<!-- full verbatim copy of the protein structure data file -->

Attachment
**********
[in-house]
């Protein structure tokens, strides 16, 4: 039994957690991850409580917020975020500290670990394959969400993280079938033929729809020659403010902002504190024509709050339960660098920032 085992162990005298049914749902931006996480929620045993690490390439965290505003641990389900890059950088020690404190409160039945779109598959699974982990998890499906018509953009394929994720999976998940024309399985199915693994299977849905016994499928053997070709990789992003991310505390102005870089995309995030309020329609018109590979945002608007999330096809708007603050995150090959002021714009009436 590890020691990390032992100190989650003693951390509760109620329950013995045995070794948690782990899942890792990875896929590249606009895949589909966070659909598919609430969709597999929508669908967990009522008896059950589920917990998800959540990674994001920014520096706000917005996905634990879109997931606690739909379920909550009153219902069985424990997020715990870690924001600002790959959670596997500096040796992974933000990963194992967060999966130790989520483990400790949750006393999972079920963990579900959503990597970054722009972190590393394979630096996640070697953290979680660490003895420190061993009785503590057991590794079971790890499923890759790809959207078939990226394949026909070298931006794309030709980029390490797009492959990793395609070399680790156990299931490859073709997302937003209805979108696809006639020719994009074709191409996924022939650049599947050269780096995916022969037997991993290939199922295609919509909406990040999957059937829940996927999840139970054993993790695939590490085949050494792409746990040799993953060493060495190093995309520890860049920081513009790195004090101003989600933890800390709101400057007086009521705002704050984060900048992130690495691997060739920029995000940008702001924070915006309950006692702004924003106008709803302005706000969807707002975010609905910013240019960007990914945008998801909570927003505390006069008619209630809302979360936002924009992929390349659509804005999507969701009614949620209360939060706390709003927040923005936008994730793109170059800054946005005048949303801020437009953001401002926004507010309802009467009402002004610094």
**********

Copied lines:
[in-house]
């Protein structure tokens, strides 16, 4: 039994957690991850409580917020975020500290670990394959969400993280079938033929729809020659403010902002504190024509709050339960660098920032 085992162990005298049914749902931006996480929620045993690490390439965290505003641990389900890059950088020690404190409160039945779109598959699974982990998890499906018509953009394929994720999976998940024309399985199915693994299977849905016994499928053997070709990789992003991310505390102005870089995309995030309020329609018109590979945002608007999330096809708007603050995150090959002021714009009436 590890020691990390032992100190989650003693951390509760109620329950013995045995070794948690782990899942890792990875896929590249606009895949589909966070659909598919609430969709597999929508669908967990009522008896059950589920917990998800959540990674994001920014520096706000917005996905634990879109997931606690739909379920909550009153219902069985424990997020715990870690924001600002790959959670596997500096040796992974933000990963194992967060999966130790989520483990400790949750006393999972079920963990579900959503990597970054722009972190590393394979630096996640070697953290979680660490003895420190061993009785503590057991590794079971790890499923890759790809959207078939990226394949026909070298931006794309030709980029390490797009492959990793395609070399680790156990299931490859073709997302937003209805979108696809006639020719994009074709191409996924022939650049599947050269780096995916022969037997991993290939199922295609919509909406990040999957059937829940996927999840139970054993993790695939590490085949050494792409746990040799993953060493060495190093995309520890860049920081513009790195004090101003989600933890800390709101400057007086009521705002704050984060900048992130690495691997060739920029995000940008702001924070915006309950006692702004924003106008709803302005706000969807707002975010609905910013240019960007990914945008998801909570927003505390006069008619209630809302979360936002924009992929390349659509804005999507969701009614949620209360939060706390709003927040923005936008994730793109170059800054946005005048949303801020437009953001401002926004507010309802009467009402002004610094």